City Of Independence, Missouri, Enhances Protections For LGBTQ Victims Of Assault
The city's move to include more protections for LGBTQ residents is "an acknowledgment of a crisis," according to the Kansas City Center for Inclusion.
Independence, Missouri, updated its city code this week to include protections for people assaulted for their gender identity or sexual orientation.
Independence City Council voted unanimously on Tuesday to add language that enhances the penalty for assault targeting victims for those motives.
The city ordinance already includes protections for individuals targeted for their race, ancestry, religion, color, sex, marital status, age, national origin or handicap.
“I think that we're at a point in our society that people are much more open with their identity and prescribing certain language that helps them to identify and express who their true self is," said Independence Mayor Eileen Weir. "And I think it's very important that we make sure that that language is as inclusive as can be."
Weir said that much of the city code lacks that inclusivity, and should be changed in case it's needed for future cases.
“This is one in a series of things that we're reviewing to just update our language so that it is comprehensive and inclusive of everybody, certainly in our community,” Weir said.
Independence City Prosecutor Mitch Langford said at Tuesday’s city council meeting that, in his 19 years in that role, he has never used the ordinance pertaining to assaults of specific groups.
However, Langford said that he had a recent case where the language around gender identity and sexual orientation would have applied, had the updated ordinance been in place.
LGBTQ people are nearly four times more likely to be victims of violent crime than non-LGBTQ people, according to a 2020 study by the Williams Institute at UCLA School of Law.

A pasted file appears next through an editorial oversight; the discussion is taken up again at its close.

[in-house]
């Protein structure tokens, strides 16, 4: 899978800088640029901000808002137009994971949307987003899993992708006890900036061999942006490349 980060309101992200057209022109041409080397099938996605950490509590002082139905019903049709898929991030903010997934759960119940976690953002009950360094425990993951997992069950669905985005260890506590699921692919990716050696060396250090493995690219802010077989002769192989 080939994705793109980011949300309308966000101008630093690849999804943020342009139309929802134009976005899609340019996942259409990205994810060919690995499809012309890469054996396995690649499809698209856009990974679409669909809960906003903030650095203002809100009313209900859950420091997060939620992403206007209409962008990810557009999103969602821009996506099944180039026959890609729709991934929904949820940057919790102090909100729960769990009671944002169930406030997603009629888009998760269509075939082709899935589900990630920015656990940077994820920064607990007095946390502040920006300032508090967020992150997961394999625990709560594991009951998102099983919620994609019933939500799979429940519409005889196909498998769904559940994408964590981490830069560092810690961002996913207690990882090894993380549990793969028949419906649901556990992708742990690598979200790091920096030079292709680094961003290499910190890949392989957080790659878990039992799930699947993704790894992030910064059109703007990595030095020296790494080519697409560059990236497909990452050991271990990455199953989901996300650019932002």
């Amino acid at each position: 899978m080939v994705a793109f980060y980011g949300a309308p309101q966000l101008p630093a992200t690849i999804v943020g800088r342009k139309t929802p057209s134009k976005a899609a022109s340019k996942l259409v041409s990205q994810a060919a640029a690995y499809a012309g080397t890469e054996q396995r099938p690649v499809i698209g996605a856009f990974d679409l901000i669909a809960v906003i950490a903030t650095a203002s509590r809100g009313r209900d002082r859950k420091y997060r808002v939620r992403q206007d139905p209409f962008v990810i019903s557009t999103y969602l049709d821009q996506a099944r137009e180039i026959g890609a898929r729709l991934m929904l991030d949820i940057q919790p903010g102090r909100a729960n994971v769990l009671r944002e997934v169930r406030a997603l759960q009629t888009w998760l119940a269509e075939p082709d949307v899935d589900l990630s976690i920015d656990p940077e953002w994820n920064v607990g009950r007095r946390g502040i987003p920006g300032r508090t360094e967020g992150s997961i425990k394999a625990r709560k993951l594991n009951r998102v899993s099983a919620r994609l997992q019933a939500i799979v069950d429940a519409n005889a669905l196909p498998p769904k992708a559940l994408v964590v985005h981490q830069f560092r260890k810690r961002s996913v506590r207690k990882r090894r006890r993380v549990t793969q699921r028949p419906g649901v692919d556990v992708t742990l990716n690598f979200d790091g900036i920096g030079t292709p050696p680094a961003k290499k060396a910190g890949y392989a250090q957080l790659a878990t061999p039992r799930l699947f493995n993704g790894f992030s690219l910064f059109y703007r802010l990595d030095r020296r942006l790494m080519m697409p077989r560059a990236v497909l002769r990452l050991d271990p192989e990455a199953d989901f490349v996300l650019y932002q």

Inoru Morris, president of the Kansas City Center for Inclusion, said that Independence's change gives LGBTQ residents an opportunity for justice.
“It is an acknowledgment of a crisis within our community, in terms of the violence that occurs,” Morris said.
As a Ph.D. student at the University of Kansas, Morris also researches LGBTQ communities and how they relate with government entities and the criminal justice system across the Midwest. He said that the ordinance will help more LGBTQ victims, who are often more distrustful of law enforcement, come forward and report crimes.
“It serves as a signal by the criminal justice system within the city limits of Independence, that we're turning a new page," Morris said. "And those of you who have been victims of this crime of this violence, we're going to take steps to ensure that the perpetrators of violence toward you are going to be held to account."
Morris said there's more room for progress in the city's policies, like ensuring government buildings have gender neutral bathrooms, as well as symbolism like flying a rainbow flag during Pride Month. Earlier this year, Independence City Council shot down a proposal to raise a Pride flag at city hall.
Justice Horn, vice-chair of the Kansas City LGBTQ Commission, said the update was overdue but "a historic first step."
Horn said that he doesn't anticipate protections for LGBTQ individuals on the federal level until the passage of the Equality Act, which is why these changes must come at a local level.
"I think it's important local governments like the city of Independence not wait to protect its people as well as our community," Horn said. "I applaud them for not waiting and seeing the urgency behind this."
Weir said that Independence's Human Relations Commission continues to work through its code for opportunities for more inclusive language. The city council is set vote next week on the commission’s recommendation to ban conversion therapy, a widely-debunked process that aims to change the sexual orientation or gender identity of LGBTQ individuals.
Kansas City, Missouri, voted to ban conversion therapy for LGBTQ minors in 2019.